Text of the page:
Coining a New Acronym: SINO

Examine the EvidenceThere is one style of acronym that’s quite common in recent years, declaring people who profess a particular position, yet do not actually hold any of the characteristics of that position, to hold that position “in name only”.  It happens with Republicans (RINO), Democrats (DINO) and all manner of other political and social causes.  I think we need to add another to the mix:  Skeptic in Name Only (SINO).  This seems to be one that is unfortunately infesting the supposed skeptical community.

Now let me make it clear that I’ve used the terms “skeptic” and “skeptical” differently than a lot of people do, simply because I think there is a very important division that needs to be made here.  I use the term “skeptical” as someone who questions the validity of a single belief or position.  You can be skeptical of Bigfoot.  You can be skeptical of alien abductions, conspiracy theories, anti-vacc nuts and honest politicians.  Most atheists are outrightly skeptical of religion.  I say most because there are an unfortunate few who, in the supposed interest of cooperation and peace, refuse to critically examine religion, they don’t care if anyone believes it so long as it makes them happy and I don’t buy into that kind of mindless accomodationism one bit.

Then you have “skeptic”.  Where someone might be skeptical of specific things, maybe many, many things, a skeptic, in my view, is skeptical of *ALL* things.  Every single thing in the world, without exception, is open to question, skeptical evaluation and critical review.  Skeptics are people who are actually concerned with believing as many true things as possible, rejecting as many false things as possible and knowing how to tell the difference between the two.  It’s a matter of applying critical methodology to every aspect of  your life and the world around you.  Being a skeptic means using logic, reason and evidence to check out everything and once you’ve done that, you continually revisit your positions and re-evaluate them in light of new data.  That’s how science works.  There are labs out there that test and retest the effect of gravity, who measure the speed of light, etc. to make sure things haven’t changed.  Just because you have a position doesn’t mean that position will always be right, you have to keep testing your conclusions.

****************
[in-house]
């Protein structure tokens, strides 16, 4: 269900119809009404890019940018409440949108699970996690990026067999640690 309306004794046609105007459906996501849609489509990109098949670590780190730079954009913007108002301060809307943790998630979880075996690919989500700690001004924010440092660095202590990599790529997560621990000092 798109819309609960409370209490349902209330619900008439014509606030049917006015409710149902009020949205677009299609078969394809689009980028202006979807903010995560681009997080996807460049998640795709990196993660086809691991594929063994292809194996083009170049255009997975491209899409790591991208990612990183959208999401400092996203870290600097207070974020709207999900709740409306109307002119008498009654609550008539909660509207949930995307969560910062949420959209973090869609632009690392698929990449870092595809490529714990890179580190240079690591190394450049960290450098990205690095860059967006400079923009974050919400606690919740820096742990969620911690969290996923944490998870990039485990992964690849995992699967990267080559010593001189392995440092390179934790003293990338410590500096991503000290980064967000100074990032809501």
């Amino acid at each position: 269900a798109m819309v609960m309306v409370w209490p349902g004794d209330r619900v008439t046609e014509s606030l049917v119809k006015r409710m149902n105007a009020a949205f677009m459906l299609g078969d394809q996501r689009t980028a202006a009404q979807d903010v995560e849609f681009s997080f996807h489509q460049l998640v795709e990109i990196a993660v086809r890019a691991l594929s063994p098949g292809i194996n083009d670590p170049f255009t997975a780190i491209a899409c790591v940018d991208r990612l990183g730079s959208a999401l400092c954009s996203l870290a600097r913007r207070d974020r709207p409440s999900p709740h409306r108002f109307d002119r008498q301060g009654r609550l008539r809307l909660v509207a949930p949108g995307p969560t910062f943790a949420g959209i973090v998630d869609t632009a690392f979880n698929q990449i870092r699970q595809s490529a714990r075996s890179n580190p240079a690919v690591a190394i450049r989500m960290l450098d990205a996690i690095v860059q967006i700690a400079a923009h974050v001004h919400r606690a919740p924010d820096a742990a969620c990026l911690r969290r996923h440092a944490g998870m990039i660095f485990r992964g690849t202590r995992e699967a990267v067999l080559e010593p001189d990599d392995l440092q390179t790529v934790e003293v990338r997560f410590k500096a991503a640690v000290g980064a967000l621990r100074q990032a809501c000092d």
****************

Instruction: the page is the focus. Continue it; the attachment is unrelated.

This scares some people and I suppose that’s not surprising.  However, letting your emotions run away with  you, to the point that you are unable to view reality with dispassionate eyes, is part of the problem.  That’s not to say that emotion has no place in life, but to allow emotion to overrule intelligence, that is virtually always an issue, especially in positions you need to be thinking out.  There is a certain cognitive dissonance in people who recognize the need to be skeptical in one part of life, yet are totally unskeptical in others.  Take religious scientists for example.  On the one hand, they have demonstrated that they can use the scientific method and rational tools to come to logically valid answers, they know that they are seeking answers and they know how to reach them using the best methods we currently have, yet when it comes to their religion, they throw that completely out the window and largely reject the same tool set that they use on a daily basis, just because it would, if used on their religion, totally invalidate it.  They are allowing emotion to override reality.

Yet unfortunately, we see this exact same thing among atheists.  Now to be sure, there are atheists who have come to their atheism for very bad reasons, but for those who were religious and took the time and effort and emotional discomfort to examine their beliefs rationally and rejected them for lack of corroboratory evidence, to see them turn around and use the same kind of religious thinking on other aspects of their lives is disheartening.  Didn’t they learn their lesson with religion?  Apparently not because it’s something that we run into over and over and over again.